Beside the fact that President Obama is a known liar, I have to wonder if even he knows how my behaviors can be used against me. And don’t think I’m just picking on Obama… This was all going on long before him and will be going on for a longtime after. Regardless of who the next president is.
Like I said before I’m not doing anything wrong so I shouldn’t worry right? I’m not so sure anymore. Do you know how many federal statutes that exist? Don’t worry if you don’t know, the government doesn’t either. They freely admit they can’t even tell us how many federal laws there are on the books. Literally there are too many to count. One telling fact is they require roughly 27,000 pages to detail all the federal laws that exist. And those are just the ones on the federal level! Not to mention the tens of thousands of business regulations that are in place and all the state and local laws that are on the books.
Jeez! Suddenly I’m not so sure I’m not breaking any laws. If the federal government can’t even count how many laws are on the books then how can the average citizen be sure they aren’t violating one of them? Ask any lawyer and they’ll tell you that not being aware of a law is not a worthy defense against a crime.
Combine this with the fact that the government has access to every email you’ve ever sent, every phone call you’ve ever made, every site you’ve ever visited, every online purchase you’ve ever made and you can be certain that they could find something you’ve done which violated one of the laws in those 27,000 pages. Are you so sure you have nothing to hide anymore? I’m not.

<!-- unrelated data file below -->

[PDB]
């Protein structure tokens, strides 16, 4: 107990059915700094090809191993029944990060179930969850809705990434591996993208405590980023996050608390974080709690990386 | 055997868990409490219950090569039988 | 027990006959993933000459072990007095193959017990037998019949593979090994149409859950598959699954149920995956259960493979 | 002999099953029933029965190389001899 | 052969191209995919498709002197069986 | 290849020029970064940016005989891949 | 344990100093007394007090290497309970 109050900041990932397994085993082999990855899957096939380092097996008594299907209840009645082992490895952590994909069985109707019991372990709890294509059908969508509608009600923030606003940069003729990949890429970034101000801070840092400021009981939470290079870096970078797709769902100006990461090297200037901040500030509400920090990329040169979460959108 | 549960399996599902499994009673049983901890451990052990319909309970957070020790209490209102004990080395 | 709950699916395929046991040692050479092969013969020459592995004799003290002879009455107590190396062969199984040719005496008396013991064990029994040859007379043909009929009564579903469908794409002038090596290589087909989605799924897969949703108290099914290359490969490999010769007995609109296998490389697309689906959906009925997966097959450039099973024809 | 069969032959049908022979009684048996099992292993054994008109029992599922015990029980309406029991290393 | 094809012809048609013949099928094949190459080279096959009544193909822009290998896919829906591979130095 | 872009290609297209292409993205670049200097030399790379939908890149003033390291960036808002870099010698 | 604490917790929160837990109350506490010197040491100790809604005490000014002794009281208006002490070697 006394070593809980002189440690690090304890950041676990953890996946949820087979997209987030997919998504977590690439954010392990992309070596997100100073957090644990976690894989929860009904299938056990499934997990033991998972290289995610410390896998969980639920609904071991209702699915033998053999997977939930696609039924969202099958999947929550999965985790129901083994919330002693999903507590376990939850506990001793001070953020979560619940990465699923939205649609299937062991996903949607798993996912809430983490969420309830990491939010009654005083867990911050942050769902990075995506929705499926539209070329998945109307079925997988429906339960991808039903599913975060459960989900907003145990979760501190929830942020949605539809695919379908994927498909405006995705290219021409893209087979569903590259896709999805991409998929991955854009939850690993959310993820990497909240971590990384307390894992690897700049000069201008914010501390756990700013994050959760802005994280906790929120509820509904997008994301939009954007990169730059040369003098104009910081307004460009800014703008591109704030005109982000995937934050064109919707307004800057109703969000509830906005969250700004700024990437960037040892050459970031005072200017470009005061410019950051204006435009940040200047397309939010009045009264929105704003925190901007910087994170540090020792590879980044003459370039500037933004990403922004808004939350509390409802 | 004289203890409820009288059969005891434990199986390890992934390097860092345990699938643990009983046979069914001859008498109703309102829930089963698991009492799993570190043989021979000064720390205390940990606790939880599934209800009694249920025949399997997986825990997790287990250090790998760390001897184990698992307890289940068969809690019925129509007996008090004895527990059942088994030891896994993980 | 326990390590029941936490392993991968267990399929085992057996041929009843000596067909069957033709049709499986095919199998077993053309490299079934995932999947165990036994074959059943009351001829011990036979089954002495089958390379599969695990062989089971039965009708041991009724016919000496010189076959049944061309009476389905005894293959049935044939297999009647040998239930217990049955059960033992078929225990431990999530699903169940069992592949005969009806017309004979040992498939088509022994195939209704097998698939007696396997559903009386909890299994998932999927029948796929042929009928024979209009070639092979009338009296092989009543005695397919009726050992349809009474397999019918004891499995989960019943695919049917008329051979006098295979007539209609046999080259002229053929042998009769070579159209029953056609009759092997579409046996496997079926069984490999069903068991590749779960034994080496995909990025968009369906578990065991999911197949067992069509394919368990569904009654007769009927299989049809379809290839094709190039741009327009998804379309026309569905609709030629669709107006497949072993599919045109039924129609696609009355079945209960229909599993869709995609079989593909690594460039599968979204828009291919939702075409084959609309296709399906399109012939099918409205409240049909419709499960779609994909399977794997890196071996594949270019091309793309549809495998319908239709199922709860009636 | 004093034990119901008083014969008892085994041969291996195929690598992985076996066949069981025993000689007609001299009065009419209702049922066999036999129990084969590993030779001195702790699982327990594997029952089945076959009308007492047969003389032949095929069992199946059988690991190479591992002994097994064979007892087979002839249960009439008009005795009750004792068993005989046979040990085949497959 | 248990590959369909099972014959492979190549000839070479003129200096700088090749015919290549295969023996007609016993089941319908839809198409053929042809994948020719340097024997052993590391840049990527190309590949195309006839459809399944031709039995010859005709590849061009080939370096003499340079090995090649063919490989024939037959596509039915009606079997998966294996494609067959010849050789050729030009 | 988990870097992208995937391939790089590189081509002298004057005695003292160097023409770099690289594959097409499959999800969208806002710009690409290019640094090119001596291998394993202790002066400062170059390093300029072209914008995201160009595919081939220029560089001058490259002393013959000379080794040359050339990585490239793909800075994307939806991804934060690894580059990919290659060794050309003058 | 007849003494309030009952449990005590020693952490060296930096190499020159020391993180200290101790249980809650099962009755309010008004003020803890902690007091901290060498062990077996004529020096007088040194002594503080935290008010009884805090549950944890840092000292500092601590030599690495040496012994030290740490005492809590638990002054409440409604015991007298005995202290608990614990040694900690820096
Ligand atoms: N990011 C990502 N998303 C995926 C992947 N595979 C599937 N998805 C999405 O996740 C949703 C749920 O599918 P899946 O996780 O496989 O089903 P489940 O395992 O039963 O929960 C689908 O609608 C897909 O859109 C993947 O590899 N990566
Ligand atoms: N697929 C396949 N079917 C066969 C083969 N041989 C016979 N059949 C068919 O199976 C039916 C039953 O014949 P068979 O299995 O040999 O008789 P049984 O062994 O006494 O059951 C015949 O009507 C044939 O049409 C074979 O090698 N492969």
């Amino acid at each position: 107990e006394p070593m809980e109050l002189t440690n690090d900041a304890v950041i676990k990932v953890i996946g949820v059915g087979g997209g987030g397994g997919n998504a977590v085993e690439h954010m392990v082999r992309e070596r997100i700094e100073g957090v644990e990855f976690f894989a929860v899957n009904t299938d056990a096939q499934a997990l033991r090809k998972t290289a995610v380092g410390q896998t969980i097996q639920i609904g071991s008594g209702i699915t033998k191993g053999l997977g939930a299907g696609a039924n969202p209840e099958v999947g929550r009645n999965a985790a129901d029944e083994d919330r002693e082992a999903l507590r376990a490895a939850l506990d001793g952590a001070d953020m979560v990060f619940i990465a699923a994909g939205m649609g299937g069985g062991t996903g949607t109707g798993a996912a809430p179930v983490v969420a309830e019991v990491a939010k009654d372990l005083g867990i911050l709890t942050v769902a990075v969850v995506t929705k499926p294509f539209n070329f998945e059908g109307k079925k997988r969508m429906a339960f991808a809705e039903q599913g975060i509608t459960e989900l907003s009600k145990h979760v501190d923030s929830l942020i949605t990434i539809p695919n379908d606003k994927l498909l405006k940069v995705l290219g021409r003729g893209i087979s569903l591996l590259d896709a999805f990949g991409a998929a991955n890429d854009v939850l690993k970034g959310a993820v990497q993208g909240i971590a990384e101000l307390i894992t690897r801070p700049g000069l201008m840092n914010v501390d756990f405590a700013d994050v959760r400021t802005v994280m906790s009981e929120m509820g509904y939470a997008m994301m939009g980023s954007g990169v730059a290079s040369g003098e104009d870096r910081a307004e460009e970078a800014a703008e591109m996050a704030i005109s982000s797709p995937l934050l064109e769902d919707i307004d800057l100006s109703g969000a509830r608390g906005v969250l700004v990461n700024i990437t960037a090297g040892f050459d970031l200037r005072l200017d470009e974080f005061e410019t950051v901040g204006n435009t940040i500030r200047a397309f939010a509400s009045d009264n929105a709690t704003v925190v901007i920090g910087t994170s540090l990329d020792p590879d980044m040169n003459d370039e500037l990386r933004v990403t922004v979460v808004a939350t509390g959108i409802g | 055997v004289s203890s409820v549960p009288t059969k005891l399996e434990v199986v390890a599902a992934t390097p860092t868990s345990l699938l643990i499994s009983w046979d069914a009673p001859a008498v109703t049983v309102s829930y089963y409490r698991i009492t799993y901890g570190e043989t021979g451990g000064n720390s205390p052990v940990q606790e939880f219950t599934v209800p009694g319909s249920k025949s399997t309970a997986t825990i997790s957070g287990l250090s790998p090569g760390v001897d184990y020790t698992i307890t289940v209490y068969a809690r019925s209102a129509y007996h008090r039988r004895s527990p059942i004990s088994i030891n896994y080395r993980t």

Government officials will continue to tell us that in order for them to keep us safe they’ll need to violate our privacies in order to do so; they’ll tell us that it’s important to find a balance between the two sides. Fine I’m willing to take my shoes off when I go through security at the airport. What I’m not okay with is Big Government keeping track of my every move and every communication to one day use against me if they want.
Citizens in the Middle East and other nations are afraid to speak out against their government because they are afraid of retribution. They don’t even discuss their personal feelings with their neighbors, co-workers or people outside their family. They are worried everyone is a government spy. People who speak out against the government there frequently receive retribution.
I don’t want that to become the culture in America. Here we feel free to speak out against laws we don’t agree with and things our government does that we don’t like. This ability is a major cornerstone of what makes America so desirable. Could this nation of free thinkers and speakers change if we start worrying that the government is spying on us and recording us?
After learning that Big Government has all of this information on me, and that they have the power to do anything they want with it… I don’t see the upside to the argument that I have nothing to hide so I don’t care if the government is spying on me. If you have nothing to hide, you also have nothing to gain by being spied on and recorded.
Food for thought.